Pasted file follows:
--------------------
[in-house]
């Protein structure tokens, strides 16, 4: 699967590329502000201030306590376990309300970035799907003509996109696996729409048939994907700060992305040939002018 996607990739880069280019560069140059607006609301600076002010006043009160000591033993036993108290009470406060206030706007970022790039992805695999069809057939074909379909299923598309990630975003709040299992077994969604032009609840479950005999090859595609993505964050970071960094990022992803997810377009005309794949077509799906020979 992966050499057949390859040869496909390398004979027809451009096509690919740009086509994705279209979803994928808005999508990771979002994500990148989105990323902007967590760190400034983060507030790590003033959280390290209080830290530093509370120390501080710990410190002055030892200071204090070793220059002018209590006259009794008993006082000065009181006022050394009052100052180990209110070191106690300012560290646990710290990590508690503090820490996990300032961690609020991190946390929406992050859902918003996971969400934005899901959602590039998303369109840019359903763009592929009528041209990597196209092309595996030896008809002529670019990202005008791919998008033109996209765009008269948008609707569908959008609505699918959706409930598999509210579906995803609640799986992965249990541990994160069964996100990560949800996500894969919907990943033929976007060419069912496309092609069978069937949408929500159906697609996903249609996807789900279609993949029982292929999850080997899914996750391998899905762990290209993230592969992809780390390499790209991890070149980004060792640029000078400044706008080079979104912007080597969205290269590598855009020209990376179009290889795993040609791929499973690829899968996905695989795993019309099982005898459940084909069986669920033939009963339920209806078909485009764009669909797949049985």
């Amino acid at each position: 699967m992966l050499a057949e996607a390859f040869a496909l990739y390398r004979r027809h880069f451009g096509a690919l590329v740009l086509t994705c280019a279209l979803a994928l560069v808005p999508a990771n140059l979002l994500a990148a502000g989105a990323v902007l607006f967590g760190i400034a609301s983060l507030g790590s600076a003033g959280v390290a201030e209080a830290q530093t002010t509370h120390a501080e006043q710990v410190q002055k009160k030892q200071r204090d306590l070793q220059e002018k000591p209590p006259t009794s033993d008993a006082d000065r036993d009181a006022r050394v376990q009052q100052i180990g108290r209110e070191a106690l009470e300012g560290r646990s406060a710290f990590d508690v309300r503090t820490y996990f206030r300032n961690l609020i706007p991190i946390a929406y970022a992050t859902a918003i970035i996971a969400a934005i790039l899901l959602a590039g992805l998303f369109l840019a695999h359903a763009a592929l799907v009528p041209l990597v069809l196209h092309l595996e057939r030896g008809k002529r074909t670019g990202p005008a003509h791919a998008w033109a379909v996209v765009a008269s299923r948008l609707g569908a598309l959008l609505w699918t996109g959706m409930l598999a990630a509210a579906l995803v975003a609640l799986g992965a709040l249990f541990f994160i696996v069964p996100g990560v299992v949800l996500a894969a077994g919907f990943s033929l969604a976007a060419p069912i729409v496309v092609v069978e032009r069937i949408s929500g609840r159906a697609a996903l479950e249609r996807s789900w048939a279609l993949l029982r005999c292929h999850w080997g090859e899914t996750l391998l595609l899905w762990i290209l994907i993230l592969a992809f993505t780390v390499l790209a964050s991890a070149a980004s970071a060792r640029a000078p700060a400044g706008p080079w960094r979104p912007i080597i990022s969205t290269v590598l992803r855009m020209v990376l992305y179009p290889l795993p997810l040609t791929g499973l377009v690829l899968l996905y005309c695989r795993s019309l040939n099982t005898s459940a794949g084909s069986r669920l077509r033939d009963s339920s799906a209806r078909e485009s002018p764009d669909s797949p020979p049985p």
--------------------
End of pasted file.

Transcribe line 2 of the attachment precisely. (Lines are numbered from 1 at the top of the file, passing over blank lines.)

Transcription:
């Protein structure tokens, strides 16, 4: 699967590329502000201030306590376990309300970035799907003509996109696996729409048939994907700060992305040939002018 996607990739880069280019560069140059607006609301600076002010006043009160000591033993036993108290009470406060206030706007970022790039992805695999069809057939074909379909299923598309990630975003709040299992077994969604032009609840479950005999090859595609993505964050970071960094990022992803997810377009005309794949077509799906020979 992966050499057949390859040869496909390398004979027809451009096509690919740009086509994705279209979803994928808005999508990771979002994500990148989105990323902007967590760190400034983060507030790590003033959280390290209080830290530093509370120390501080710990410190002055030892200071204090070793220059002018209590006259009794008993006082000065009181006022050394009052100052180990209110070191106690300012560290646990710290990590508690503090820490996990300032961690609020991190946390929406992050859902918003996971969400934005899901959602590039998303369109840019359903763009592929009528041209990597196209092309595996030896008809002529670019990202005008791919998008033109996209765009008269948008609707569908959008609505699918959706409930598999509210579906995803609640799986992965249990541990994160069964996100990560949800996500894969919907990943033929976007060419069912496309092609069978069937949408929500159906697609996903249609996807789900279609993949029982292929999850080997899914996750391998899905762990290209993230592969992809780390390499790209991890070149980004060792640029000078400044706008080079979104912007080597969205290269590598855009020209990376179009290889795993040609791929499973690829899968996905695989795993019309099982005898459940084909069986669920033939009963339920209806078909485009764009669909797949049985």